Following the passing of Mr Lee Kuan Yew on 23 March 2015, Prime Minister Lee Hsien Loong informed Cabinet on 15 April 2015 that he would recuse himself from all Government decisions to be taken on the House. This is in accordance with the guidelines in paragraphs (3) and (4) of the Code of Conduct for Ministers. It was proper for PM to recuse himself as there is a conflict of interest between his public role as the head of Government, and his private role as son of Mr Lee, and in addition, because he had been bequeathed the property.[1]

As PM had recused himself, I chair Cabinet should any deliberations take place on this property. Cabinet had recorded this at its meeting on 15 April 2015. On 1 June 2016, at a Cabinet meeting which I chaired, Cabinet approved the proposal by the Minister for National Development to set up a Ministerial Committee to draw up the range of possible options for No. 38 Oxley Road. Prior to this, work on this issue had been carried out at staff level with inter-agency consultations as needed, with matters being surfaced by relevant ministers to me or Cabinet (without PM) when necessary. I had supported the Minister for National Development’s proposal as setting up such a Ministerial Committee would improve coordination and oversight on this matter.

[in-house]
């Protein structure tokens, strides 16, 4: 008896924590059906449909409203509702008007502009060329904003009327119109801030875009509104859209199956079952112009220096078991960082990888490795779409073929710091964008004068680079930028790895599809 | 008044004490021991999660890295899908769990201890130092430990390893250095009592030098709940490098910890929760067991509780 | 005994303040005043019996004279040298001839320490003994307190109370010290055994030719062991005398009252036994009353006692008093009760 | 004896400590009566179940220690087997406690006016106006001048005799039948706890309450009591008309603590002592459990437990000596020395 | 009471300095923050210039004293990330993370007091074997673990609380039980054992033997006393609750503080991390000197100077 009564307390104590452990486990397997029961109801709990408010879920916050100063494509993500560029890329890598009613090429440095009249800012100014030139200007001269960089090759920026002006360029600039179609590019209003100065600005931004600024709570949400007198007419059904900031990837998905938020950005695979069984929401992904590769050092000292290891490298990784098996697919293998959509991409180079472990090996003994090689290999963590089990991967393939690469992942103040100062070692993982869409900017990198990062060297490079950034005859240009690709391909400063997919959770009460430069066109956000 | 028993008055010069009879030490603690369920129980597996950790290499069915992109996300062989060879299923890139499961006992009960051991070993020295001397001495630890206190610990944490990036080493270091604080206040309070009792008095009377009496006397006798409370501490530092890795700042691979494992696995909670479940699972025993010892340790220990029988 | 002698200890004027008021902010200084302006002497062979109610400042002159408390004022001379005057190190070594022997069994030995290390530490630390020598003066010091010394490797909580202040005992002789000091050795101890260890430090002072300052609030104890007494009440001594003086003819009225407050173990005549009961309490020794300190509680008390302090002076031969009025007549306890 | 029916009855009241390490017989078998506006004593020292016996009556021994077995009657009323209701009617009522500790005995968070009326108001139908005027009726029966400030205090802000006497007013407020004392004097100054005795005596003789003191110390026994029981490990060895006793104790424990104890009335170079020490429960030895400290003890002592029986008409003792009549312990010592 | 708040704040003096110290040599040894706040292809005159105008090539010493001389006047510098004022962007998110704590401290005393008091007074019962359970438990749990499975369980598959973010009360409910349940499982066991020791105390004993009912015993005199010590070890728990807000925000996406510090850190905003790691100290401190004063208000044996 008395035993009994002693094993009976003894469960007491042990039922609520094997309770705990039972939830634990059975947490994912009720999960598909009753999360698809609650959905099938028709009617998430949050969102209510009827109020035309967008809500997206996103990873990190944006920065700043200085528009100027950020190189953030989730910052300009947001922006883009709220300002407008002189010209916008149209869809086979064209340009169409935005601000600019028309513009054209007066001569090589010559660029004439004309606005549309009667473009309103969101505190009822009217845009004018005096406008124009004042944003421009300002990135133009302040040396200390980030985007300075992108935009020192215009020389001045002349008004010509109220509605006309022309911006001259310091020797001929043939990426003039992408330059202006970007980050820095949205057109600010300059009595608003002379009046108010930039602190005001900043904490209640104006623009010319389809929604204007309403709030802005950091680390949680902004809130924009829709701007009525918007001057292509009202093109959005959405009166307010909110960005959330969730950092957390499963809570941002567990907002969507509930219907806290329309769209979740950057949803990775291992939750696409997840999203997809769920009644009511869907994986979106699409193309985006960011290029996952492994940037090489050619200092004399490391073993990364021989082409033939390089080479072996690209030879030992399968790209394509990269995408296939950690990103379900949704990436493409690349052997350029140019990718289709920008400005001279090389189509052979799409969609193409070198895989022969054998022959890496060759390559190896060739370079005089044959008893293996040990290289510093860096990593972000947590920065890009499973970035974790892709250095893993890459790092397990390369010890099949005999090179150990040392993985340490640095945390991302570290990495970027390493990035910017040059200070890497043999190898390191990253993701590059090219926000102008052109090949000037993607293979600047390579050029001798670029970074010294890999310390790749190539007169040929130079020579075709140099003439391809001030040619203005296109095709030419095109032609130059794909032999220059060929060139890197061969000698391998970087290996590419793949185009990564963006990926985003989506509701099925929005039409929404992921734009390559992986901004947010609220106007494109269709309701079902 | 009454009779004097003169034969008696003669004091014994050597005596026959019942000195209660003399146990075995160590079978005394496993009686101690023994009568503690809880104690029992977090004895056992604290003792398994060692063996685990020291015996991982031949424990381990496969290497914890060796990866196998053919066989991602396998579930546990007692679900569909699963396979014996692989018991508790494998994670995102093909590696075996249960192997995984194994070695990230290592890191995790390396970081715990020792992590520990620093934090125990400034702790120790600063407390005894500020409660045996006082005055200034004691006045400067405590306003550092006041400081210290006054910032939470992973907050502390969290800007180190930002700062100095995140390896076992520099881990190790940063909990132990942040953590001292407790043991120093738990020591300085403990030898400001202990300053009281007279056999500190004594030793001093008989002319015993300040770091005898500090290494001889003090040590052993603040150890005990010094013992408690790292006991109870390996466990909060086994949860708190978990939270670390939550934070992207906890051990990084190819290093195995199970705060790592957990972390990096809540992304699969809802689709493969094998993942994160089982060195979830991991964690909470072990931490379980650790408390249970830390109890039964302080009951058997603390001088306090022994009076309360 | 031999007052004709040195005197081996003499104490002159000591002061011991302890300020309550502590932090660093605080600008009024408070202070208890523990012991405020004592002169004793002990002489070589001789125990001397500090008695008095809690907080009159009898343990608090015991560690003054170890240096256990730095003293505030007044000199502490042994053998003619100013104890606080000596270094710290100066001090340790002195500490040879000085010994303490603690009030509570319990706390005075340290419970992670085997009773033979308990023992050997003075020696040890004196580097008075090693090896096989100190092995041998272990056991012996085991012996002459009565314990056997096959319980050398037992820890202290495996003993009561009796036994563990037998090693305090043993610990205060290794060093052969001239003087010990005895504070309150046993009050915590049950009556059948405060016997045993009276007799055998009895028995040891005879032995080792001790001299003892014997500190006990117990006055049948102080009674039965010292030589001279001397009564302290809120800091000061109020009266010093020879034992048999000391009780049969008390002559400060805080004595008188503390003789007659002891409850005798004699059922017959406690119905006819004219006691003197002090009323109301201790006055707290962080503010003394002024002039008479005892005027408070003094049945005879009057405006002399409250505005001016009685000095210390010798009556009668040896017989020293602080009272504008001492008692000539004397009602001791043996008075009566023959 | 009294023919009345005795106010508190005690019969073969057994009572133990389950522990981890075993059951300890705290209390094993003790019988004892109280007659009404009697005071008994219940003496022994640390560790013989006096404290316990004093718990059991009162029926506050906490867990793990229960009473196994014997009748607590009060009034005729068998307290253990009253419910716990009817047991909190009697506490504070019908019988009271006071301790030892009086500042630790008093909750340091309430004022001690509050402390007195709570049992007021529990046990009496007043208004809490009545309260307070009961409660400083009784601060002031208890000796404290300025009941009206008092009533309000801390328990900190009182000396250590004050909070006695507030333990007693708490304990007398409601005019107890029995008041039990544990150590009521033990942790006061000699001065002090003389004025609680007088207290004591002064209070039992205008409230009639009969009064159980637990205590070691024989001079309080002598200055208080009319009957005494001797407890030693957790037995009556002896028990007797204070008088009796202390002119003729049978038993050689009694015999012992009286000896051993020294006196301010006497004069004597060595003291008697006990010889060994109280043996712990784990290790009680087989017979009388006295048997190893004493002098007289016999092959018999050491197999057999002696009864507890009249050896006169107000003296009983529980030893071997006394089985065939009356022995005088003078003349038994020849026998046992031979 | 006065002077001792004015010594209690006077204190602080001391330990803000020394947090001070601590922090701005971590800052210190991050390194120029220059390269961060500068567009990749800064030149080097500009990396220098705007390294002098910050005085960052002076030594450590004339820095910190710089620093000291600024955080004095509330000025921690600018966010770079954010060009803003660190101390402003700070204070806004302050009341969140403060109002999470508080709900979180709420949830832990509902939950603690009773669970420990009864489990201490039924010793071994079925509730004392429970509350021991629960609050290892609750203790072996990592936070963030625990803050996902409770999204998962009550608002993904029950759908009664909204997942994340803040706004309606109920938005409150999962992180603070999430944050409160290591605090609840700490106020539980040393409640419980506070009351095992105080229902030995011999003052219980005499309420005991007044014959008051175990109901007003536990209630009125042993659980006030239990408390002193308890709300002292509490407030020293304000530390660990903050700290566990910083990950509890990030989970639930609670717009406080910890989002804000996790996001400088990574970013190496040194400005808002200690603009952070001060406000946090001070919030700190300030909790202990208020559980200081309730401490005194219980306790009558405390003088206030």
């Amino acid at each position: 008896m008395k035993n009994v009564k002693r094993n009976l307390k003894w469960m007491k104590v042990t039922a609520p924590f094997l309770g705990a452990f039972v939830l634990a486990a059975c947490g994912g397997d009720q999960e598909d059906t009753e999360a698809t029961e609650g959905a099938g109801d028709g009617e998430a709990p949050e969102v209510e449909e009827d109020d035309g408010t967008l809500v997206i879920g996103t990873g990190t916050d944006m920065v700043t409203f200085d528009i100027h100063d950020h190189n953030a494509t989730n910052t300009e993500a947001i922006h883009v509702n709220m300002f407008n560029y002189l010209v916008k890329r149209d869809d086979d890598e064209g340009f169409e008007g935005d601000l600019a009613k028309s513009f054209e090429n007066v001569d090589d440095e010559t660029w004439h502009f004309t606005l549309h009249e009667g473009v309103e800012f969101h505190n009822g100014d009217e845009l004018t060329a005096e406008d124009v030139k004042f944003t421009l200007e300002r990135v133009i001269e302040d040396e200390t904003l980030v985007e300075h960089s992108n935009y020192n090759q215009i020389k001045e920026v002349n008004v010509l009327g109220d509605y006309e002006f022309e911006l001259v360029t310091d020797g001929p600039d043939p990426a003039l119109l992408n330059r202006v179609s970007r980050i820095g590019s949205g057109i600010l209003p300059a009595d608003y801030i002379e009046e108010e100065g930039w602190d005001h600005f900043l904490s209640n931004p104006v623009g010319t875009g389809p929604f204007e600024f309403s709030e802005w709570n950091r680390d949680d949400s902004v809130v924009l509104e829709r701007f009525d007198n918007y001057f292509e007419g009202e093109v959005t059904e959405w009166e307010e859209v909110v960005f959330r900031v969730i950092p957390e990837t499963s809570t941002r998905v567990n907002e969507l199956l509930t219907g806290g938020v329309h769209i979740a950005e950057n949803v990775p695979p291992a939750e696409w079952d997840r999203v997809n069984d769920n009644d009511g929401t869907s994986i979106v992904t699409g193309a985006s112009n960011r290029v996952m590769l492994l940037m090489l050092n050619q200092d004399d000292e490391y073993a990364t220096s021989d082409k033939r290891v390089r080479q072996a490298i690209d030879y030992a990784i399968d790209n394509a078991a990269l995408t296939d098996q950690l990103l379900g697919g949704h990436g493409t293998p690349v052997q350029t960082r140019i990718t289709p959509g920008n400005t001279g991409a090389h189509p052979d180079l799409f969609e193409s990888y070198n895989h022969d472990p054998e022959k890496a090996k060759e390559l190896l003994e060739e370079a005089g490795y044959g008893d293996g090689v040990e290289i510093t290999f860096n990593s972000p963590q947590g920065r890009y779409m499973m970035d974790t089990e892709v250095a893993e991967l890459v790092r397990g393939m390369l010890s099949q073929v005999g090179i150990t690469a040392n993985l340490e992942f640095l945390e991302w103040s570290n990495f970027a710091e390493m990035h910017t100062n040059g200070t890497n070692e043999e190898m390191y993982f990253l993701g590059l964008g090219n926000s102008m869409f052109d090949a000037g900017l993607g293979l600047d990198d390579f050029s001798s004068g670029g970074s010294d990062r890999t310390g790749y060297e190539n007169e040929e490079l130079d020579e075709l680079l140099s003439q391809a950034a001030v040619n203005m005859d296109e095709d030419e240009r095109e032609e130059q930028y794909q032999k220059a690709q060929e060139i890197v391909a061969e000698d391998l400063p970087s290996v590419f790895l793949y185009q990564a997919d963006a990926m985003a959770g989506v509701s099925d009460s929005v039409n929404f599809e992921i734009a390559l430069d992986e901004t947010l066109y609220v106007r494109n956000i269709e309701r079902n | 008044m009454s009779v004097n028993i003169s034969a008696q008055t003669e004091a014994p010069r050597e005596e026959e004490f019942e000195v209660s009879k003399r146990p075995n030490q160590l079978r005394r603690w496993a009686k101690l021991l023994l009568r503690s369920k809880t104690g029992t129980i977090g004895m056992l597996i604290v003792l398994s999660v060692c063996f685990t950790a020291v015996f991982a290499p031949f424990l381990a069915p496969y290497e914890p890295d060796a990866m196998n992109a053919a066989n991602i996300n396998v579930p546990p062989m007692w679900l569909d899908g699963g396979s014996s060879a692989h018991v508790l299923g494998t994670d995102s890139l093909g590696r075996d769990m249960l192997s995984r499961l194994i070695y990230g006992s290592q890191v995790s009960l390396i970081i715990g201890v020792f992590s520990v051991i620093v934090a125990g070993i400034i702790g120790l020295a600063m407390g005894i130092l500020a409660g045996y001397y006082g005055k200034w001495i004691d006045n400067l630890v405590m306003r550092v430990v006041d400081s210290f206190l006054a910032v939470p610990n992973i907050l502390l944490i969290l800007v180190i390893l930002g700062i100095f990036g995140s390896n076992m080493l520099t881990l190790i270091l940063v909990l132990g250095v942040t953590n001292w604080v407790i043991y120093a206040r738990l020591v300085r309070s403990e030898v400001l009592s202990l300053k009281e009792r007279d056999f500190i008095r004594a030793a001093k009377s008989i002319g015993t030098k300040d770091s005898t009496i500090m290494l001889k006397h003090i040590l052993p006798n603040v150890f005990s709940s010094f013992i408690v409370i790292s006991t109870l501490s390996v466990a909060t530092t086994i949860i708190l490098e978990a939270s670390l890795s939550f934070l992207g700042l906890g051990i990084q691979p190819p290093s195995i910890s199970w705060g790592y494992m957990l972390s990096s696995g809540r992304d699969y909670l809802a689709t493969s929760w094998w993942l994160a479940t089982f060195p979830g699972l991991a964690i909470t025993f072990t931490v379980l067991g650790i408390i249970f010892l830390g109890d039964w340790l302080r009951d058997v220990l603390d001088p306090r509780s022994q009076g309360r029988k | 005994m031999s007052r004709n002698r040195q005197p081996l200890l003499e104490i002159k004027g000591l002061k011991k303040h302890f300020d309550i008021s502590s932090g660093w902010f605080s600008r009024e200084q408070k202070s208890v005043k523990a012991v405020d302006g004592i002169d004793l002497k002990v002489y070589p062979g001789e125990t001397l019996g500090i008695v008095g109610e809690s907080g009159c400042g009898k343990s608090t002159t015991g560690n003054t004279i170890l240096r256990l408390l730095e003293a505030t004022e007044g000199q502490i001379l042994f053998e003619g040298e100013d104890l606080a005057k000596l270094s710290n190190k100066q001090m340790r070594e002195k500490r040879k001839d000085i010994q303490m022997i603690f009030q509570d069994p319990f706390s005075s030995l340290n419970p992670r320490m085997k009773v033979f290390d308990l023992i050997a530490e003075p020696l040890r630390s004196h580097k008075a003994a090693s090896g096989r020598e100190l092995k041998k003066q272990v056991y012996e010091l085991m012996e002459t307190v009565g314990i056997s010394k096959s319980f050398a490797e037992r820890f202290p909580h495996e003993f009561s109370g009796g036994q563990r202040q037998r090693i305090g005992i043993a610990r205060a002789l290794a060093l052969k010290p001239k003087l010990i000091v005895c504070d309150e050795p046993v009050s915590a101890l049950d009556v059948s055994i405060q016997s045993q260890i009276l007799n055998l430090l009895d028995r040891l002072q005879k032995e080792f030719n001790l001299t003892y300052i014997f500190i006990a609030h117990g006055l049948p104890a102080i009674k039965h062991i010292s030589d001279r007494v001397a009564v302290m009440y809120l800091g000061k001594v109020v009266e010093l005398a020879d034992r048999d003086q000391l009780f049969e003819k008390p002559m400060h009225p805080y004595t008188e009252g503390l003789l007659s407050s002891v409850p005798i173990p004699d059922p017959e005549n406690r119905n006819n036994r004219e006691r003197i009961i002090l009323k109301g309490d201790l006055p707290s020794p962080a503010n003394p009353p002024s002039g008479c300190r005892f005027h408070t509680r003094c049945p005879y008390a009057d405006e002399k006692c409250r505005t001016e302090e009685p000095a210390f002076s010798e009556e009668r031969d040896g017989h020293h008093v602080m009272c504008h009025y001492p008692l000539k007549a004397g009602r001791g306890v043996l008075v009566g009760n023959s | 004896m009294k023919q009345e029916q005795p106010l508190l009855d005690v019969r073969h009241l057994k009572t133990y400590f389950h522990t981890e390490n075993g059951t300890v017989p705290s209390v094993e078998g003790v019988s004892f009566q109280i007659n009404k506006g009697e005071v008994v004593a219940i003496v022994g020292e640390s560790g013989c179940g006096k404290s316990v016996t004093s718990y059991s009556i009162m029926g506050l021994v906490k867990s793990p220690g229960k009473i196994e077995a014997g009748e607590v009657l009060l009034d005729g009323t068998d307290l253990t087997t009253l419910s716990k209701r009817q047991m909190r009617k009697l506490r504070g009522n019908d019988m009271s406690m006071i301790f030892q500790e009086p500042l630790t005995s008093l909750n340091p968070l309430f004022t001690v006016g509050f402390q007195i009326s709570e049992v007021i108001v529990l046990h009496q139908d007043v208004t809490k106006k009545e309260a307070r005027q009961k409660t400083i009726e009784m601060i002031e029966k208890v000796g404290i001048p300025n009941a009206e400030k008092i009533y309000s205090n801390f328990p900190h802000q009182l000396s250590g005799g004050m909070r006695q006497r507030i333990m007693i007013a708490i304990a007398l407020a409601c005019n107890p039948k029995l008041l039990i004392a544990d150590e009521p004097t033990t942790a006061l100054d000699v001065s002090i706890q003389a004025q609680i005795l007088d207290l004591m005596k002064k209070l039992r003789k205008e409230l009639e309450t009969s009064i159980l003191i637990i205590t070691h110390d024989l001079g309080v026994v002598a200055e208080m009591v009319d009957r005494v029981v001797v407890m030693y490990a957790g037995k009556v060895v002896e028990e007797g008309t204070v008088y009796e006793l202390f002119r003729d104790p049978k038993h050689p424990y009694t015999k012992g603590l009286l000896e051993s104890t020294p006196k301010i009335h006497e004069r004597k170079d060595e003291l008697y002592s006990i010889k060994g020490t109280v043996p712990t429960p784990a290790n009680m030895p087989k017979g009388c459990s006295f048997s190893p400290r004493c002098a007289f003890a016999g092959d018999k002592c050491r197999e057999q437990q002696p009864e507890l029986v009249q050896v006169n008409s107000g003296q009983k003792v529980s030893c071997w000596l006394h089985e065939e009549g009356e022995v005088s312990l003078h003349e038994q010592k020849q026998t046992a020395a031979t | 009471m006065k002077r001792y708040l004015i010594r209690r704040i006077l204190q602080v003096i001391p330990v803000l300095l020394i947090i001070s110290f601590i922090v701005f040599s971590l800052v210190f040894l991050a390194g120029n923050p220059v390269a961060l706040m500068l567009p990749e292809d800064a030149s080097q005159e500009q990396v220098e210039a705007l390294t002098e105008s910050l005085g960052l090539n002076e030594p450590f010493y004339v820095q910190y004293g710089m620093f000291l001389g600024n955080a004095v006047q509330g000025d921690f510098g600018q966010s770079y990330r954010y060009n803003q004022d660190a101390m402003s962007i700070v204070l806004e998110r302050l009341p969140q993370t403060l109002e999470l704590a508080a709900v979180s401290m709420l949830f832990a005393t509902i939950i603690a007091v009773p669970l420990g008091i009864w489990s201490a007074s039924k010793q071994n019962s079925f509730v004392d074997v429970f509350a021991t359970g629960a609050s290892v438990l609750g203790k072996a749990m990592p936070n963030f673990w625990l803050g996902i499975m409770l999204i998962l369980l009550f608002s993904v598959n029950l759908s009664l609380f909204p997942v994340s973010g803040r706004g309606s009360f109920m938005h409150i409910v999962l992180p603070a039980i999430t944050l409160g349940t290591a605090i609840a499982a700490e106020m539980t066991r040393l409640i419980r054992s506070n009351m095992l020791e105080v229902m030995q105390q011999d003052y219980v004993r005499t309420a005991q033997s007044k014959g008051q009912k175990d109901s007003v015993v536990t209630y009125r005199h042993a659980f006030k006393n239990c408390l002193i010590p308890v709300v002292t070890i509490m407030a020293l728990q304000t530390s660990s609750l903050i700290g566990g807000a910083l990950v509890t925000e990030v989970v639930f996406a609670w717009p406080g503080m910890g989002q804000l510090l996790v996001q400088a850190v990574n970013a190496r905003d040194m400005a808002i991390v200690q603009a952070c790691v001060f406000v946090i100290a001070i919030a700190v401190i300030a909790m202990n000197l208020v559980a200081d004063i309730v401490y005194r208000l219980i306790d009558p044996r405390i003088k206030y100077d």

I chair this committee on the property at No. 38 Oxley Road, and included the relevant Cabinet members, i.e. Minister for Culture, Community and Youth Grace Fu for heritage, Minister for Law K Shanmugam for land issues, and Minister for National Development Lawrence Wong for urban planning.

This committee is like numerous other committees that Cabinet may set up from time to time to study specific issues, for instance on Smart Nation and Digital Government, Population, National Research and on Climate Change which I chair. DPM Tharman has provided examples of other committees that he chairs such as for the Changi East Developments. We even have a taskforce now looking at infant formula. They are all part of the normal working process of Cabinet and Government, or indeed the Board of any large organisation. We would rarely need to announce the formation of such committees, as they often relate to internal working processes and coordination within Government. There is nothing unusual about this.